A. Yu. Gruzinov, M.A. Schroer, C.E. Blanchet, M. Graewert, Cy Jeffries and D.I. Svergun
Small-angle X-ray scattering (SAXS) is a powerful method in the studies of solutions of biological macromolecules and nanostructured systems allowing one to analyze the structure of native particles and complexes and to rapidly assess structural changes in response to variations in external conditions. Dedicated high brilliance synchrotron beamlines and novel data analysis methods significantly enhanced resolution and reliability of the structural models provided by SAXS. Very important is the ability of SAXS to quantitatively characterize complicated systems and mixtures in native environments and to see the biomolecules in action by rapidly observing responses to changing physical and chemical conditions (e.g. upon pH or temperature changes, ligand binding etc).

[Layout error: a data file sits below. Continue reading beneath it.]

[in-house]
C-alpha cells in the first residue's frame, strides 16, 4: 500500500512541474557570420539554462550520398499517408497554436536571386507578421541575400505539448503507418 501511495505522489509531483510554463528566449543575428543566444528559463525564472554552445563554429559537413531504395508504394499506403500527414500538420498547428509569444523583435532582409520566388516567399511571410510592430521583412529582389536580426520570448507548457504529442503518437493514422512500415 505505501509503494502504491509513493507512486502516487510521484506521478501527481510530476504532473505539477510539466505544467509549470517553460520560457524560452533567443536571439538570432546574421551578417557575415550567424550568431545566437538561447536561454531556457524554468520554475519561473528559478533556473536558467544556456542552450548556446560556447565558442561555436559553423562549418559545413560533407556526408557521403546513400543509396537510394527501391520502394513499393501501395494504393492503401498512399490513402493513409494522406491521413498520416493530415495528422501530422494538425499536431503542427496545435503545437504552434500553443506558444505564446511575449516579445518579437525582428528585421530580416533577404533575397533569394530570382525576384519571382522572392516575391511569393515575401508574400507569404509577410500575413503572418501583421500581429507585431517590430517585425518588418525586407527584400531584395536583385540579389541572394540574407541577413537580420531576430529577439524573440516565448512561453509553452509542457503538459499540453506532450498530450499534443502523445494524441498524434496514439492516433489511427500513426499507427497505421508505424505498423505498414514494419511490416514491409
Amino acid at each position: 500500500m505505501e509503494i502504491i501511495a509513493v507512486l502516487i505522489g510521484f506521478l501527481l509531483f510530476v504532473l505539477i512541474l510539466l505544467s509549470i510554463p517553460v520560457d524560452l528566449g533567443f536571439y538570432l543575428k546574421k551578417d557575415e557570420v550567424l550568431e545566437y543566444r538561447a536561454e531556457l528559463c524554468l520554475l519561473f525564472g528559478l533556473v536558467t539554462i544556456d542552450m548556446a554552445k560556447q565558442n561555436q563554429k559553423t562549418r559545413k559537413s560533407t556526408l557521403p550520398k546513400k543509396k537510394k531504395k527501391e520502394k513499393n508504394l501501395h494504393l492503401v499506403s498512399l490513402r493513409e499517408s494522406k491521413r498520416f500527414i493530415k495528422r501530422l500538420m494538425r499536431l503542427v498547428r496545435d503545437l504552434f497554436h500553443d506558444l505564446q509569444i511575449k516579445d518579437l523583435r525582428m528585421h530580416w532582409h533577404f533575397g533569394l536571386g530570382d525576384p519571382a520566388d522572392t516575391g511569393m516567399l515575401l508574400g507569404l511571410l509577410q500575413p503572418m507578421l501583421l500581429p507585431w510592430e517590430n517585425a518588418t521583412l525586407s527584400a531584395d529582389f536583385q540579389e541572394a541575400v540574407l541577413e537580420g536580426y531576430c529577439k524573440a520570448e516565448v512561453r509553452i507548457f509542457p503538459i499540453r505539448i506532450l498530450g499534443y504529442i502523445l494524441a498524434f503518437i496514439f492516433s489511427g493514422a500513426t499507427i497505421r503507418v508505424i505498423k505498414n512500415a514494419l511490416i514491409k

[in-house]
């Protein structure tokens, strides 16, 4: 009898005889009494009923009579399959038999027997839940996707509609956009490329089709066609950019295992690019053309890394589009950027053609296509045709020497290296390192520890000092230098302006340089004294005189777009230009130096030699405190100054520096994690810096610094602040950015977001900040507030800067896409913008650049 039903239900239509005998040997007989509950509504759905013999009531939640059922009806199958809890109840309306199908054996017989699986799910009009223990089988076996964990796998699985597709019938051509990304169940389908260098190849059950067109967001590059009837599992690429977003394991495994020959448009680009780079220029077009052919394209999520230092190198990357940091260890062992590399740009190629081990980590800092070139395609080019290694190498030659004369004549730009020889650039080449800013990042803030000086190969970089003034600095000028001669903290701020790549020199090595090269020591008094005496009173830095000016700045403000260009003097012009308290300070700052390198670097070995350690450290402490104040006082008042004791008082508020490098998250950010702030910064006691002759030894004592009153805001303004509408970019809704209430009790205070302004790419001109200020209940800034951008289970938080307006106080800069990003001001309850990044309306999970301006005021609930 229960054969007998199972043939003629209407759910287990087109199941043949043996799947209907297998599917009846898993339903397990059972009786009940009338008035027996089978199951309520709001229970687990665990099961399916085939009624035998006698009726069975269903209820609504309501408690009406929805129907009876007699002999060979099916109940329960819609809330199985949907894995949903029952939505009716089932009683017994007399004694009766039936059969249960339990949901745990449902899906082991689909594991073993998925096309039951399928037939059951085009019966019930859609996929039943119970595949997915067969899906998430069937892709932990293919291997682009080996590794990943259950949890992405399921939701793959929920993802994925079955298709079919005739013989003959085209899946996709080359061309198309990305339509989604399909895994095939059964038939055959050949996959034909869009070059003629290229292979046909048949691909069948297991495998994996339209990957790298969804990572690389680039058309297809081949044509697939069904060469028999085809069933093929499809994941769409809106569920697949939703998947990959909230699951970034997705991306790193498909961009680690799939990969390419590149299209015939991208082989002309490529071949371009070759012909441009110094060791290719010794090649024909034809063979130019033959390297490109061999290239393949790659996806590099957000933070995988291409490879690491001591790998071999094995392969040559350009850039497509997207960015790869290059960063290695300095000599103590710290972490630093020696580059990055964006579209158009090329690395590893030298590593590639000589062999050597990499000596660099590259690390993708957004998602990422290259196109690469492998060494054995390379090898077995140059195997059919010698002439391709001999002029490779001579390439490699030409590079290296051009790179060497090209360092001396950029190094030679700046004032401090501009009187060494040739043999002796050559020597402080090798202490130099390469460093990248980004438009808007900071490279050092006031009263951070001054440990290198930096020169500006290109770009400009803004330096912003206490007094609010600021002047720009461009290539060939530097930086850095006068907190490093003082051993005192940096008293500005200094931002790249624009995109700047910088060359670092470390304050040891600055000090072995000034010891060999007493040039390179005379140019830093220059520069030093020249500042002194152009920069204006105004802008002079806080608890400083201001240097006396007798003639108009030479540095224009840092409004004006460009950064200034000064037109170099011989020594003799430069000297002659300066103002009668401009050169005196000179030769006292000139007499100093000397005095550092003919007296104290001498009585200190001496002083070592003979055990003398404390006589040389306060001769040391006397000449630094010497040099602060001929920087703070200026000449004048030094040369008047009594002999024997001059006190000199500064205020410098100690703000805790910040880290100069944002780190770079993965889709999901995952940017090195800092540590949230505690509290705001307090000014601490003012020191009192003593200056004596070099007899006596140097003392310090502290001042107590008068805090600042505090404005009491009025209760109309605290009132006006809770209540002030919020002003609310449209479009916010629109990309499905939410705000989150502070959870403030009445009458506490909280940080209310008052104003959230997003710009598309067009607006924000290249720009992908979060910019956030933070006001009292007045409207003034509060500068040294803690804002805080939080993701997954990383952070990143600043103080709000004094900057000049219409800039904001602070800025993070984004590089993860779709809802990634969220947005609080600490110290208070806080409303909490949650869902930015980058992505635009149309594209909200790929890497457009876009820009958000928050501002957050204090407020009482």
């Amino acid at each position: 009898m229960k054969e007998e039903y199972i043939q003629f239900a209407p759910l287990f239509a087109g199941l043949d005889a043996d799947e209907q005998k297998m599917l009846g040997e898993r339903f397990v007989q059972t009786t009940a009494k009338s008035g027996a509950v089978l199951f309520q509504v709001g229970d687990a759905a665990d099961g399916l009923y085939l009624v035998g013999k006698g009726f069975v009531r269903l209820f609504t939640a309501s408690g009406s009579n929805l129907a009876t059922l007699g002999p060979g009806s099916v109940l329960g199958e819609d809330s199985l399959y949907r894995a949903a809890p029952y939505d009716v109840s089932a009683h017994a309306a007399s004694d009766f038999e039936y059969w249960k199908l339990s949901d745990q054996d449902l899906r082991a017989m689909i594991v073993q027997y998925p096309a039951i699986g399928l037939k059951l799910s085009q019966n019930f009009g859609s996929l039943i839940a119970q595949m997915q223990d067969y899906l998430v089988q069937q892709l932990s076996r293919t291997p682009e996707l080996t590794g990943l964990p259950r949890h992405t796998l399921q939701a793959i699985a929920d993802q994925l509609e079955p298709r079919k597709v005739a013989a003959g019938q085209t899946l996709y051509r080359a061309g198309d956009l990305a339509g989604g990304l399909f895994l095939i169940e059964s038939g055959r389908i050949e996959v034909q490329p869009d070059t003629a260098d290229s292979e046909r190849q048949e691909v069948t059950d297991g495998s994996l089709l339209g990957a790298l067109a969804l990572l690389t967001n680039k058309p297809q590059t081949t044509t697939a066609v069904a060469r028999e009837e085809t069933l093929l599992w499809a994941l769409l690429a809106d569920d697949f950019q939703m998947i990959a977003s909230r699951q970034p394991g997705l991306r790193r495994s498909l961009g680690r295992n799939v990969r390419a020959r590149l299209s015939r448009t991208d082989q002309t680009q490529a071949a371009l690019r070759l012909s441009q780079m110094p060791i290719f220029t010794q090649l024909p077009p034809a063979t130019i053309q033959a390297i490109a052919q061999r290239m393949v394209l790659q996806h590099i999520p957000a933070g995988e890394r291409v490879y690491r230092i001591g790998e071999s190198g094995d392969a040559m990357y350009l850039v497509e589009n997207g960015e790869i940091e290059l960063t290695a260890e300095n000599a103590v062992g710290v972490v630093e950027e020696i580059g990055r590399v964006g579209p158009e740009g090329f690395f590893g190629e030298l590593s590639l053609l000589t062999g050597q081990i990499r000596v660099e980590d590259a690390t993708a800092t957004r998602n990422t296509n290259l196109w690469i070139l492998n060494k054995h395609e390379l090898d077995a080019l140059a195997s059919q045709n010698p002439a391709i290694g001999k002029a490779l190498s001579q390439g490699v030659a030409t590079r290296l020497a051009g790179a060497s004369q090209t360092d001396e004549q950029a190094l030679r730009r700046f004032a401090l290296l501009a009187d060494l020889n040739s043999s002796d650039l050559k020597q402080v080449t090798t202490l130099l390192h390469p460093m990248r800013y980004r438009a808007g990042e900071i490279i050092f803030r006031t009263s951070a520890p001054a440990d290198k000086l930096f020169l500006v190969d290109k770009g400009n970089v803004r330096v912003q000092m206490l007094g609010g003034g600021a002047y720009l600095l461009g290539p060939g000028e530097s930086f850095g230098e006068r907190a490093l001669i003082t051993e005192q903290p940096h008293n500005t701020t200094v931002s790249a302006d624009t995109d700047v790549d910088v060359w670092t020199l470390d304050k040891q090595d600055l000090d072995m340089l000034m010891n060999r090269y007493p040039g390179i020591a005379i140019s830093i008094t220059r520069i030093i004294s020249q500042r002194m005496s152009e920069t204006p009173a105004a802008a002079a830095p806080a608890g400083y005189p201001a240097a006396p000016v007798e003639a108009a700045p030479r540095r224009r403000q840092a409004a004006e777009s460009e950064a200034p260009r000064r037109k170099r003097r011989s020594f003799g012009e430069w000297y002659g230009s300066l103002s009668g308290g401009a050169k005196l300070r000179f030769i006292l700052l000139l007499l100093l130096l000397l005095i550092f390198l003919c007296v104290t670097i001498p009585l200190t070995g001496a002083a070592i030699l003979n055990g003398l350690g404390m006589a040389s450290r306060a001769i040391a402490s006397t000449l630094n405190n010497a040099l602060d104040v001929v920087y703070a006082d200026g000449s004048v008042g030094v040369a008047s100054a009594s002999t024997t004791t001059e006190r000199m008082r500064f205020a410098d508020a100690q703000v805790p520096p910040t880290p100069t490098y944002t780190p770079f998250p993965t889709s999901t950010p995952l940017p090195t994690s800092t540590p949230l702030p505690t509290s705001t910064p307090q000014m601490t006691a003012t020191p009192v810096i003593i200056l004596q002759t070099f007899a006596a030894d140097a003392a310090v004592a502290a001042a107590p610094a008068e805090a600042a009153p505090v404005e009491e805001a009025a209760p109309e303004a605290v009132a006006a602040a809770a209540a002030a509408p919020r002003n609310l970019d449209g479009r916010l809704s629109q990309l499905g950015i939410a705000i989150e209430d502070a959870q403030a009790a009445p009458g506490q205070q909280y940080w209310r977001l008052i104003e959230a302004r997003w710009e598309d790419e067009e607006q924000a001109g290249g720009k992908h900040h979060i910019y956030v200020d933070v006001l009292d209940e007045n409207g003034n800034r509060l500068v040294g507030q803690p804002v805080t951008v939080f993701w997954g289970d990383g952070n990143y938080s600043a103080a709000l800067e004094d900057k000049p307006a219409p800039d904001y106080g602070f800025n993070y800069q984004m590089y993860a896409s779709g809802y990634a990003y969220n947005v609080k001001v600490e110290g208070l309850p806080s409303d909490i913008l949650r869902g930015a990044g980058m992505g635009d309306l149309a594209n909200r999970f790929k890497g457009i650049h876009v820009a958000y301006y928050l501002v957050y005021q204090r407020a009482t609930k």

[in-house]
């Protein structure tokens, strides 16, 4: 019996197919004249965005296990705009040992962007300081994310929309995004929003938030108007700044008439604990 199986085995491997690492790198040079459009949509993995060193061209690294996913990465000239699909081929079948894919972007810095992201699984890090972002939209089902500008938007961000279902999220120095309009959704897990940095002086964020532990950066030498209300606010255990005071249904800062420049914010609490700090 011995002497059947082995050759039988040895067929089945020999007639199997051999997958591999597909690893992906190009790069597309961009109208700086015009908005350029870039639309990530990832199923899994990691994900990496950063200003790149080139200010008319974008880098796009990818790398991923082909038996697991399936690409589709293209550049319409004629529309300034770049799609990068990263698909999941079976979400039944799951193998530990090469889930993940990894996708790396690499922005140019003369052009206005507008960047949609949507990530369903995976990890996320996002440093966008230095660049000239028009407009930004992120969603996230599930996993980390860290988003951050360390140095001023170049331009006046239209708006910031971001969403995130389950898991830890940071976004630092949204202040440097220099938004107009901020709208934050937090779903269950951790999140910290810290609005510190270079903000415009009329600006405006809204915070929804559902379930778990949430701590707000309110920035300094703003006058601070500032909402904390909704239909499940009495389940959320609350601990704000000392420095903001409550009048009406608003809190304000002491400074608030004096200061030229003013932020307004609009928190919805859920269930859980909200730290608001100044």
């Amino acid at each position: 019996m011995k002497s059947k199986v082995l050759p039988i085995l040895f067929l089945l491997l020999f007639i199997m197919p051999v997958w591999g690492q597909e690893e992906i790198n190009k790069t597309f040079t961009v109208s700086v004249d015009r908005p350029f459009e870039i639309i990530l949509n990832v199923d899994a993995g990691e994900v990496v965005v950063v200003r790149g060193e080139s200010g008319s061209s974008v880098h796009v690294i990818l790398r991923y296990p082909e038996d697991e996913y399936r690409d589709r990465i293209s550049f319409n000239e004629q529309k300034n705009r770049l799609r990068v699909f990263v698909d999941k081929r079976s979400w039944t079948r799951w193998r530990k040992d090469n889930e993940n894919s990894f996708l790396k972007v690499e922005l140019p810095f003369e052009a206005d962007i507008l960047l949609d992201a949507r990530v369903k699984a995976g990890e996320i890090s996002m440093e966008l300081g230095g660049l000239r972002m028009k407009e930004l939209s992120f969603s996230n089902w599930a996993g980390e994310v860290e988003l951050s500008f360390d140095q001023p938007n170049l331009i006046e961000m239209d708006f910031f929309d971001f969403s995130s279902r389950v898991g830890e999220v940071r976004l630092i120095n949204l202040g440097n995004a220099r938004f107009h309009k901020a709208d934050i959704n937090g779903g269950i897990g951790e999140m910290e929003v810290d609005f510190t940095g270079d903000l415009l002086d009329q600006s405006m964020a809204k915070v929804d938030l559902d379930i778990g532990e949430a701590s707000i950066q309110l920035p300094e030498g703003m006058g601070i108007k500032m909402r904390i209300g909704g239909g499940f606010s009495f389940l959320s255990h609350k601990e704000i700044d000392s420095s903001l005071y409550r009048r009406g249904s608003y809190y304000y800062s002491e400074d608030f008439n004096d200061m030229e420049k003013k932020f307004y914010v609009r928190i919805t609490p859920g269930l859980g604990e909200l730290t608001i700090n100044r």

The high-brilliance beamline P12 of the EMBL at PETRA III (DESY) is dedicated to biological small-angle X-ray scattering (SAXS) and is optimized for scattering experiments on macromolecular solutions. P12 offers automated sample delivery with on-line data processing capabilities but also tailored sample environments. Higher demands for SAXS data quality on the weak scattering biological samples require constant improvements in beamline hardware and software and exploring possibilities for the new techniques such as anomalous SAXS for biological samples. In this talk those recent improvements will be presented.